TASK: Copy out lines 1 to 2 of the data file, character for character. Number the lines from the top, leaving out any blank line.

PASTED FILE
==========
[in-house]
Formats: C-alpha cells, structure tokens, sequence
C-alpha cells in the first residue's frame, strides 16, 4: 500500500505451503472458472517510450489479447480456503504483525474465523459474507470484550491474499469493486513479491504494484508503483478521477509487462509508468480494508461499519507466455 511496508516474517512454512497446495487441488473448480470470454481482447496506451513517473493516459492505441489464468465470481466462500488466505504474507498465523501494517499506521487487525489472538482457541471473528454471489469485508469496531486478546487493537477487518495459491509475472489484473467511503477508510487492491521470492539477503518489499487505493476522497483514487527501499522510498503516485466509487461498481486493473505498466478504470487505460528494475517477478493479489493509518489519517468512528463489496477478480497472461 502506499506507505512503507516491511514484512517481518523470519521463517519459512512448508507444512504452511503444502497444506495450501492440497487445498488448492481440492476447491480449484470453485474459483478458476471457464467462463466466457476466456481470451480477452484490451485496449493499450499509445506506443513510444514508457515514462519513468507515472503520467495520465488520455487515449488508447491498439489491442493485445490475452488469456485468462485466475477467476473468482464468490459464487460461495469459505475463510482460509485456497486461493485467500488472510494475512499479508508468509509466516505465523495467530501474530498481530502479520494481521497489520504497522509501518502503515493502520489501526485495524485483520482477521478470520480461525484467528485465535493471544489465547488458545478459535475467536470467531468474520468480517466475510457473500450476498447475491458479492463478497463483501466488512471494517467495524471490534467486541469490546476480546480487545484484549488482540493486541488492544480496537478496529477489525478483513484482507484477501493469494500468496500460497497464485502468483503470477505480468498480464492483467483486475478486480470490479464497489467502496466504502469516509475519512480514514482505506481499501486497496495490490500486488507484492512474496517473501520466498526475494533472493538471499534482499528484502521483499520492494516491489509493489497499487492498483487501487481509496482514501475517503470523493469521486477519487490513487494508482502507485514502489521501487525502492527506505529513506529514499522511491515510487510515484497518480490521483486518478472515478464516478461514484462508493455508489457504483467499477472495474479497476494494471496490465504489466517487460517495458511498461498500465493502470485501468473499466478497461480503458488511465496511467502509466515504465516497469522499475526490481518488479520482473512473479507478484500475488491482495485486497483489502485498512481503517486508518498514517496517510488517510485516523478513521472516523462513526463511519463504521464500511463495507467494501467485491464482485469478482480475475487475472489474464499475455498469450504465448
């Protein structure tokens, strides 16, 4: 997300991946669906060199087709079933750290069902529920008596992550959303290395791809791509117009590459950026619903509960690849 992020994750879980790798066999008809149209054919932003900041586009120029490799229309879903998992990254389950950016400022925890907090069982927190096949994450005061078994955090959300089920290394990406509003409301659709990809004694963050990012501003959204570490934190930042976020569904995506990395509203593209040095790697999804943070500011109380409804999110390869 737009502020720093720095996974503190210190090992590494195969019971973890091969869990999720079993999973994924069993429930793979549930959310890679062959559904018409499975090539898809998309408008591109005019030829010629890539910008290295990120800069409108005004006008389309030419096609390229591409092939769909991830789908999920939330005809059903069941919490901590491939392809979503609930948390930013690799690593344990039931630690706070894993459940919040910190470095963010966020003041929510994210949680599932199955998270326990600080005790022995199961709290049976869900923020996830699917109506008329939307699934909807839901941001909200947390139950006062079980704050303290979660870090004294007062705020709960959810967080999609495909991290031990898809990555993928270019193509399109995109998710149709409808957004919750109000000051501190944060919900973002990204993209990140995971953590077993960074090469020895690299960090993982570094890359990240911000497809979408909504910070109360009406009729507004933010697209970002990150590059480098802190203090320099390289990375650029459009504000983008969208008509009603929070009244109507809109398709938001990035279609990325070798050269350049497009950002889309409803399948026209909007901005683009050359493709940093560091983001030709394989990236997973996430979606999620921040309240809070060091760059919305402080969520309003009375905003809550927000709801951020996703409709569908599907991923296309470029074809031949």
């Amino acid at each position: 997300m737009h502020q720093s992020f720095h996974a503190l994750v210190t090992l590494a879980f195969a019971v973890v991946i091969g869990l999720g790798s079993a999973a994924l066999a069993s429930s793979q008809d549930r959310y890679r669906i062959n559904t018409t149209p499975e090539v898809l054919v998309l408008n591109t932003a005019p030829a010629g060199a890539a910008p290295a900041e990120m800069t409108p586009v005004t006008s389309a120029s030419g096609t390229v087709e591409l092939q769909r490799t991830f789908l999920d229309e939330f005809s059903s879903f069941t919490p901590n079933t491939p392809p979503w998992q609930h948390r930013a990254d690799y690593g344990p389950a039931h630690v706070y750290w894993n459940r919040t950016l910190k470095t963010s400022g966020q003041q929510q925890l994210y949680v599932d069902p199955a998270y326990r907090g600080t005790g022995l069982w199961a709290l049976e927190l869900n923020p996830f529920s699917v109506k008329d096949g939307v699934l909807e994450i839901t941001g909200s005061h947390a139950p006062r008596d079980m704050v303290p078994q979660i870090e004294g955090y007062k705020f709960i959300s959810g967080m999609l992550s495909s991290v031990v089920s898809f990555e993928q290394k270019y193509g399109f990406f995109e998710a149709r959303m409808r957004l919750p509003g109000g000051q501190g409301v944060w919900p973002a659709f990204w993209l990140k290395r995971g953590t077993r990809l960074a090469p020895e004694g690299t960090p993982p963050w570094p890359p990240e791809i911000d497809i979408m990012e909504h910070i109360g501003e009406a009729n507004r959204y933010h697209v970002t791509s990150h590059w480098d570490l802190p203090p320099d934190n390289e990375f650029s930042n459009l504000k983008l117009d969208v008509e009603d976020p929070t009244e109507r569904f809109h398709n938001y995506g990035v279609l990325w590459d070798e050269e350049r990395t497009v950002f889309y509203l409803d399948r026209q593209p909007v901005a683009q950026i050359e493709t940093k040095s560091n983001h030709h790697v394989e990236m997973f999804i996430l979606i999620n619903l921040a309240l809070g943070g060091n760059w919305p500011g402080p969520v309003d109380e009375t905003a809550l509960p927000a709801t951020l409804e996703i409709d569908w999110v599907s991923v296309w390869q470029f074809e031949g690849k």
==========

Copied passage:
[in-house]
Formats: C-alpha cells, structure tokens, sequence